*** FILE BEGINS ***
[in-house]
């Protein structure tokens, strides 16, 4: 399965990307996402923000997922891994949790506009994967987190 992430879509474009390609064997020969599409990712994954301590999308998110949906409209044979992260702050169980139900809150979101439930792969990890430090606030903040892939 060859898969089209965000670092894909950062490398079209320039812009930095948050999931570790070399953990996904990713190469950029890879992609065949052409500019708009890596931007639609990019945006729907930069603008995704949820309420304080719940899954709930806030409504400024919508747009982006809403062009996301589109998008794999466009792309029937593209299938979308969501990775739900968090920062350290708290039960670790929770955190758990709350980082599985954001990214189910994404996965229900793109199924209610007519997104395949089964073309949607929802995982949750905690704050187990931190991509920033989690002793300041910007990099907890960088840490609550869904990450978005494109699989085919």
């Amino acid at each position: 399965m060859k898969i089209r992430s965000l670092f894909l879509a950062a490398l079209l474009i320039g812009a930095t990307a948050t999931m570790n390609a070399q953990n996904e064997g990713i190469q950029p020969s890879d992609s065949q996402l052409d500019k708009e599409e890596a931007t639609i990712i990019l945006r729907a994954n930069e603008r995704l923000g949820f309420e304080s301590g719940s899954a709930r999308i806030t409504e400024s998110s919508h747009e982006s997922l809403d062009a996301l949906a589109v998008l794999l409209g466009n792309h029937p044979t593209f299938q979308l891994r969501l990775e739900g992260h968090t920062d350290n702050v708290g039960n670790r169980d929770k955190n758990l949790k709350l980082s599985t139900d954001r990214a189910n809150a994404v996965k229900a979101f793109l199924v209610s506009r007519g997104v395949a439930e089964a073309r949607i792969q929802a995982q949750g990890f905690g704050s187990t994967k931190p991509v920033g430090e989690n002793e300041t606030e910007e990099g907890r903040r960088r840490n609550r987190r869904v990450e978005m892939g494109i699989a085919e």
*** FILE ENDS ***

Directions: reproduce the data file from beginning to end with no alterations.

[in-house]
């Protein structure tokens, strides 16, 4: 399965990307996402923000997922891994949790506009994967987190 992430879509474009390609064997020969599409990712994954301590999308998110949906409209044979992260702050169980139900809150979101439930792969990890430090606030903040892939 060859898969089209965000670092894909950062490398079209320039812009930095948050999931570790070399953990996904990713190469950029890879992609065949052409500019708009890596931007639609990019945006729907930069603008995704949820309420304080719940899954709930806030409504400024919508747009982006809403062009996301589109998008794999466009792309029937593209299938979308969501990775739900968090920062350290708290039960670790929770955190758990709350980082599985954001990214189910994404996965229900793109199924209610007519997104395949089964073309949607929802995982949750905690704050187990931190991509920033989690002793300041910007990099907890960088840490609550869904990450978005494109699989085919």
């Amino acid at each position: 399965m060859k898969i089209r992430s965000l670092f894909l879509a950062a490398l079209l474009i320039g812009a930095t990307a948050t999931m570790n390609a070399q953990n996904e064997g990713i190469q950029p020969s890879d992609s065949q996402l052409d500019k708009e599409e890596a931007t639609i990712i990019l945006r729907a994954n930069e603008r995704l923000g949820f309420e304080s301590g719940s899954a709930r999308i806030t409504e400024s998110s919508h747009e982006s997922l809403d062009a996301l949906a589109v998008l794999l409209g466009n792309h029937p044979t593209f299938q979308l891994r969501l990775e739900g992260h968090t920062d350290n702050v708290g039960n670790r169980d929770k955190n758990l949790k709350l980082s599985t139900d954001r990214a189910n809150a994404v996965k229900a979101f793109l199924v209610s506009r007519g997104v395949a439930e089964a073309r949607i792969q929802a995982q949750g990890f905690g704050s187990t994967k931190p991509v920033g430090e989690n002793e300041t606030e910007e990099g907890r903040r960088r840490n609550r987190r869904v990450e978005m892939g494109i699989a085919e």